Nowadays, in their new-found enthusiasm to defend the right of queers to bear arms, none of the major lesbian and gay rights groups (apart from OutRage!) question whether or not the military is a worthy and honourable institution, and whether or not queers should want to be part of a homophobic organisation which has frequently been involved in gross violations of human rights. Even the modest aim of reforming the military, to make it democratic and to prevent its use as an instrument of oppression, does not figure on the agenda of most lesbian and gay organisations.
What a turn-around! A movement which began in 1969 with the aim of changing society now seeks conformity with the straight status quo. Instead of social transformation, it aspires to assimilation. The narrow and limited goal of equal rights, and the realpolitik of law reform, have replaced the idealism of gay liberation. Devoid of vision, much of the modern gay rights agenda is about queers adapting to hetero society. Any dissent from the ethics of straight institutions, like the military, is deferred for the sake of short-term political expediency.
It's true, of course, that the homophobia of the armed forces is indefensible and should be opposed. There can be no justification for arbitrarily excluding people from any job, including the military, because of their sexual orientation. However, much of the lesbian and gay rights movement now goes much further than merely opposing discrimination. In defending'the right' to military service, it suggests that'serving one's country' is a worthwhile aspiration for queers, thereby giving legitimacy to the armed forces and all they stand for.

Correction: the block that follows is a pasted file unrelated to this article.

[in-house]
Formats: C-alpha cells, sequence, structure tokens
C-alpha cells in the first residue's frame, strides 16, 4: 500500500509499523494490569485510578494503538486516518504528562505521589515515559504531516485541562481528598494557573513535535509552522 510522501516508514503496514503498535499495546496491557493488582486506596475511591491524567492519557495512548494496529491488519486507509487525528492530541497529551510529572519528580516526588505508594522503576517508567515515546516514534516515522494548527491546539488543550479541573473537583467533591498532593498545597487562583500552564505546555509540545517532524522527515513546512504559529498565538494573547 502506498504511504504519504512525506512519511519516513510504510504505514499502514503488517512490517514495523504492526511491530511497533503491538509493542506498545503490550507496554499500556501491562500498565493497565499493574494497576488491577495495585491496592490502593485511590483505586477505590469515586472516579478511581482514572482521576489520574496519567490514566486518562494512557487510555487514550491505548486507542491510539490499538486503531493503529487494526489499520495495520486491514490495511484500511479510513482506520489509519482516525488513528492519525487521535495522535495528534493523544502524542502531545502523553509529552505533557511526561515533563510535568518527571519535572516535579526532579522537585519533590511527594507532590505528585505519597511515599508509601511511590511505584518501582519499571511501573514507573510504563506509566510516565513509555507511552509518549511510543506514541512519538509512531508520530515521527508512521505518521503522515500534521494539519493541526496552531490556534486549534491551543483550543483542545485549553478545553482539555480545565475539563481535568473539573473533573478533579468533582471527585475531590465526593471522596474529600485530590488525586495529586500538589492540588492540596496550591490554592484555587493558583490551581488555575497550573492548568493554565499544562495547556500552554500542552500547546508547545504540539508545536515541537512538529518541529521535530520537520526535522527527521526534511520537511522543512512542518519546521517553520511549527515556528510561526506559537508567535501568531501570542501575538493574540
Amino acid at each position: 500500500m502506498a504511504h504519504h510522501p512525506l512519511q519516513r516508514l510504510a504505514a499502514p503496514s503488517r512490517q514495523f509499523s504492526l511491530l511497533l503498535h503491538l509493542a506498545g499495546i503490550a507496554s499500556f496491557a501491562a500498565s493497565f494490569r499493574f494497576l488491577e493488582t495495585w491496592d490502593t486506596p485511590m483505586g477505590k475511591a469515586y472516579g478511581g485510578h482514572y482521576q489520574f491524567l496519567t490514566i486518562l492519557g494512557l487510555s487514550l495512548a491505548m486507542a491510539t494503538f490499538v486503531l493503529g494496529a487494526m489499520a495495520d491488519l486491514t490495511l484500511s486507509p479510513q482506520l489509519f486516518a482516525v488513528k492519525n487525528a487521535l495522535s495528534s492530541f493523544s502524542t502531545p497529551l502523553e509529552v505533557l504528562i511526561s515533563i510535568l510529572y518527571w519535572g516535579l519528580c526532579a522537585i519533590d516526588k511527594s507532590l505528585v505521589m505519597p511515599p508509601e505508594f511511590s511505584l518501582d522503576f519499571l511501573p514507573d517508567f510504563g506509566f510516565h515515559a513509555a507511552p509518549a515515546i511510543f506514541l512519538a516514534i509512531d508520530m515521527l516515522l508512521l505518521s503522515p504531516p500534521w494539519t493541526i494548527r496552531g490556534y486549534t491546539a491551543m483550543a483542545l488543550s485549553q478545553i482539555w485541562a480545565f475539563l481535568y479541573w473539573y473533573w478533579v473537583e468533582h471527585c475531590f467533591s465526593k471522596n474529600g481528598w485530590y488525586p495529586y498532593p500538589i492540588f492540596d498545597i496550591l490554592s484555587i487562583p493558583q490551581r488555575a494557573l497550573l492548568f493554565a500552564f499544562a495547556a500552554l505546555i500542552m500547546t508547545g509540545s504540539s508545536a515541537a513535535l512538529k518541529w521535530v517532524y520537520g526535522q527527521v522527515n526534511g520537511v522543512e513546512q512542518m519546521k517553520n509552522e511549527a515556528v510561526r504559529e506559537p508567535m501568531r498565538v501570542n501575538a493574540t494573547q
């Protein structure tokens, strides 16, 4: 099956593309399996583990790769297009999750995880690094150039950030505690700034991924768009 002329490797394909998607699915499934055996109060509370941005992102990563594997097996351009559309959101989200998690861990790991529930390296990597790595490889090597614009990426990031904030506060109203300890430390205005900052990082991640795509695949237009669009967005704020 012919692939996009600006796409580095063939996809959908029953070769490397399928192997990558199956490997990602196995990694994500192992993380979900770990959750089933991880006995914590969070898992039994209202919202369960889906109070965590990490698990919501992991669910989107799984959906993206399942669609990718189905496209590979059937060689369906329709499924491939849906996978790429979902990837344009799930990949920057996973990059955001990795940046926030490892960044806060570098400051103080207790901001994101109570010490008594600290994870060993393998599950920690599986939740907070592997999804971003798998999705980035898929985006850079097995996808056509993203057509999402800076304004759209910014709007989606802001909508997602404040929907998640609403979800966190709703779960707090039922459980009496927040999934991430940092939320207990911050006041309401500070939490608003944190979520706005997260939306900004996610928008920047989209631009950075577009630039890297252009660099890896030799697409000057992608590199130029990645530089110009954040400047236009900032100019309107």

Implicit in the campaign for the right of lesbians and gays to serve in the military is the assumption that all the rights straights have are desirable and that queers should have them too, including the right to wage war on other human beings. It abandons any critical assessment of the institutions of heterosexual society in favour of a wholly uncritical, even slavish, worshipping of everything straight. This copy-cat mentality, in which queers mimic the worst aspects of hetero culture, is the ultimate in self-disrespect.
The flawed morality of the'us too' argument is obvious. If the demand that'queers want what straights have got' is taken to its logical conclusion, we would end up campaigning against the exclusion of lesbians and gay men from the Ku Klux Klan and neo-Nazi groups like the British National Party. We would start demanding the right of homosexuals to join the Mafia, Christian fundamentalist sects, and El Salvadorean death squads. The implication is clear: the gay claim for equal rights and treatment can never be an unquestioning one. It should always be discerning, based on a recognition that not every aspect of straight culture is worthy of queer emulation.
* Peter Tatchell's new book, We Don't Want To March Straight - Masculinity, Queers & The Military, is published by Cassel at £4.99.
Published as "Dying to be equal", Red Pepper, March 1996